Wednesday, December 26, 2007

candied orange peel


Christmas just wouldn't be complete if I didn't candy orange peel to dip in chocolate, and also make fig salami. And if you are one of the lucky recipients, I hope you're not bored of them yet!

My slight obsession for candying orange peel started when I worked at Yetman's  Restaurant, I think the recipe we used was from a Jane Grayson book. We would add the peel to biscuits and also dip it in dark chocolate to serve with coffee. Although the recipes we used then was good, the peel never lasted long. We would always find it had gone mouldy even in an air tight tin.

I've tried many other recipes since, often concocting my own methods with OK results but more often, it would turn out too hard or too soft. But the one recipe that has worked the best is from the excellent book, Preserved by Jonny Acton and Nick Sandler. The reason this recipe seems to work, is because it takes about 5 days of  consuming huge amounts of sugar and also has a dose of glucose syrup in the final boil up.

I often struggle to follow a recipe and that, combined with my inability to understand anything numeric, means my food measuring can be a little hap-hazard. The quantity of peel required in the Preserved book is a little on the industrial size, so I have subtracted and divided to the best of my ability and come up with a recipe that seems to work just fine.

Candied Orange Peel

Approx 6 organic or un-waxed oranges, scrubbed and quartered. The peel should weigh about 600g.

Approx 1 kg sugar (granulated or caster)

Approx 150g glucose syrup

Day 1

  • Cut most of the flesh from the peel. I like to leave some flesh on as it makes the strips more succulent once they are dipped in chocolate.

  • Add the peel to large saucepan and cover with cold water. Bring to boil and simmer for 15 mins.

  • Drain, and repeat above process.

  • Drain again. Keeping the peel in pan, and add approx 600g sugar. Cover with water until peel is just submerged. Heat and stir until the sugar has dissolved and simmer for 30mins.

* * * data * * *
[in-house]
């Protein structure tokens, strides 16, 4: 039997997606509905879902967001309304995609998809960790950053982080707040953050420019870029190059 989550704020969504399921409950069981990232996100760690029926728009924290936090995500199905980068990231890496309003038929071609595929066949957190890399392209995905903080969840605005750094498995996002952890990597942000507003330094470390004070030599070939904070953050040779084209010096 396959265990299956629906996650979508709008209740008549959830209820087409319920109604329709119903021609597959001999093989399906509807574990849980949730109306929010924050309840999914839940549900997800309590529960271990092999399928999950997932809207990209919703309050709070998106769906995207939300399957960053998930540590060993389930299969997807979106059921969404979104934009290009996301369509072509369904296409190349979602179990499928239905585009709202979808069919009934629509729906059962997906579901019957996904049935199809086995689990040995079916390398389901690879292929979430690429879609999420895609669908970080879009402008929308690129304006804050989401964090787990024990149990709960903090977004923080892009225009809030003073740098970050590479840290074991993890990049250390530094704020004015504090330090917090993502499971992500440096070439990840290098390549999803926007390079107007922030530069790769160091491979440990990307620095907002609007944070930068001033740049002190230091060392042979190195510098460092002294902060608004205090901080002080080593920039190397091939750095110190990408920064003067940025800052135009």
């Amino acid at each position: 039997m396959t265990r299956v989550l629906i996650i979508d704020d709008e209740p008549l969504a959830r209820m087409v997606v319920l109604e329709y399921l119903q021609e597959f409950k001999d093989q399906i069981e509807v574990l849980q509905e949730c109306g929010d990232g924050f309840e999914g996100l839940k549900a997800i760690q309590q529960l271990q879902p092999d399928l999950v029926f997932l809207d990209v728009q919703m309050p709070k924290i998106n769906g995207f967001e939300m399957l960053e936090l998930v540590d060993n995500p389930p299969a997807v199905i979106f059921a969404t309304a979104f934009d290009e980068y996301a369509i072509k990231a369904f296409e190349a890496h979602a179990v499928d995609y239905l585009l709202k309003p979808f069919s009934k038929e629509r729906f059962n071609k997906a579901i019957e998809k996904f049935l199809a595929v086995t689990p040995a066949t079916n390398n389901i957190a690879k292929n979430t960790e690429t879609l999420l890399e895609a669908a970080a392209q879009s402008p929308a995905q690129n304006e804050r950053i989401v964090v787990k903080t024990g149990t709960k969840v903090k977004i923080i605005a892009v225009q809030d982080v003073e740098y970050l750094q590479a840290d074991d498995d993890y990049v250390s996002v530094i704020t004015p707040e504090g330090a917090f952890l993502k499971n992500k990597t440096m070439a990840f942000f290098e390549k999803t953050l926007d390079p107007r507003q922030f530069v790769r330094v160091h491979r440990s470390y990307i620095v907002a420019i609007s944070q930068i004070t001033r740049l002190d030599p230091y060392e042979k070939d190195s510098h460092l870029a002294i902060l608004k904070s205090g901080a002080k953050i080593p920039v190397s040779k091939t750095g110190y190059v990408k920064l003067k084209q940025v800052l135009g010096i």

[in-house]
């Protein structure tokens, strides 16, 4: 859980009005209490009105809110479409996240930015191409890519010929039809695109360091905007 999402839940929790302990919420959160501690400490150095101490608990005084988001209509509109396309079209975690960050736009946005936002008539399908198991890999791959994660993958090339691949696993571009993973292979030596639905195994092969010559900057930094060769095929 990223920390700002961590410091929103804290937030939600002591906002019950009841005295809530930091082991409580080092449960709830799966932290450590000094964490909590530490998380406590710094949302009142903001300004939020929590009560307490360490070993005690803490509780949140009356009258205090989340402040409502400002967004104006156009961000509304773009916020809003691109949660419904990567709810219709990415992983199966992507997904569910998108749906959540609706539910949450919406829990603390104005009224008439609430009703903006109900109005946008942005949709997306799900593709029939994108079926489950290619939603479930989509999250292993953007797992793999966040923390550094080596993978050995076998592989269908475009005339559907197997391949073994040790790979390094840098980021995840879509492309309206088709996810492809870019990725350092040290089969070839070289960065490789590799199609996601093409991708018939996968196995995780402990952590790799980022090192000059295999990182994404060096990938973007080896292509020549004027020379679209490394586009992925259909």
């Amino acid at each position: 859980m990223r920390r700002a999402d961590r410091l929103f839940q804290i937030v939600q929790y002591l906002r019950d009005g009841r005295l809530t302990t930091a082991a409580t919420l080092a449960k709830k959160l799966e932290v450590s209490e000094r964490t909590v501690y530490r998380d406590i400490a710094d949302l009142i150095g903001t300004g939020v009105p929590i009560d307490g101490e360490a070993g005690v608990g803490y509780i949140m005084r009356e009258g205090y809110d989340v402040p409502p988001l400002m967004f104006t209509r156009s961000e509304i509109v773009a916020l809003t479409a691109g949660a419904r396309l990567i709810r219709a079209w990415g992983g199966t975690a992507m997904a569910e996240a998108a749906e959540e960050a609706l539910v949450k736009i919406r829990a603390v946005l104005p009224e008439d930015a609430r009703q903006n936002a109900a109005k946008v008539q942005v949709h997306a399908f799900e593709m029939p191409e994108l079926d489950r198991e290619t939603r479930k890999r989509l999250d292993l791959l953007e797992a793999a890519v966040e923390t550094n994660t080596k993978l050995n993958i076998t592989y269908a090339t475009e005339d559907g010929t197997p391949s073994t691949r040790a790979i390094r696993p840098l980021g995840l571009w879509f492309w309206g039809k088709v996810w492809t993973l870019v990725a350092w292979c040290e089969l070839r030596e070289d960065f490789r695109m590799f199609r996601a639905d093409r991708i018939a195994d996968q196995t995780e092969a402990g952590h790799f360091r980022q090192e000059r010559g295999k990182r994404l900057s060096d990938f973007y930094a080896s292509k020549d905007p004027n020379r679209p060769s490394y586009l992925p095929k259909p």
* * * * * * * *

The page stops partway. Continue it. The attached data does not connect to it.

• Turn off the heat and let the peel cool in the pan with a lid on.

Day 2

  • Remove the peel with a slotted spoon and add 100g of sugar.

  • Bring to the boil then return the peel to the pan.

  • Turn off heat and replace lid.

Day 3 and 4

  • Repeat above process

Day 5

  • Repeat above process, only you use 150g of glucose syrup instead of sugar and boil rapidly for 20mins or until reduced by half. Then place the peel in the pan and leave for a few a few hours.

  • Using tongs, remove pan from peel and lay out on drying/cooling
    racks or silicone paper to dry for up to 4 days or until it's lost a
    lot of it's moisture. You can also place in very cool oven if you want to speed things up.

  • Wrap it in a silicone paper, then put it in air tight box and store somewhere cool - it should last for months.

  • If you want to try tempering the chocolate to get that glossy, professional chocolatier look, good luck. To my utter annoyance, I seem to fail every time, and I do try every time.



  1. Candied orange covered in 70% chocolate is a Christmas favourite of mine especially when I mooch into the kitchen for some late night sneaky snacking. You have inspired me to try candying my own to make this experience even better. I tried crystalizing once years ago when I wanted to make my mother a box of crystalized fruits. I lovingly sugar fed the fruits each day for two weeks and then ruined them on the last day by accidently adding four times the amount of rose water needed. They were very floral and my mum lovingly ate them all!

  2. Tamsin, I think I would love the over the top rose water flavour too... Rose and violet creams - Yum!
    I've been meaning make 'marron glace', perhaps I'll give them a go before the chestnuts disappear.
    I hope you had a good Christmas and have a great 2008 and good luck with the peel!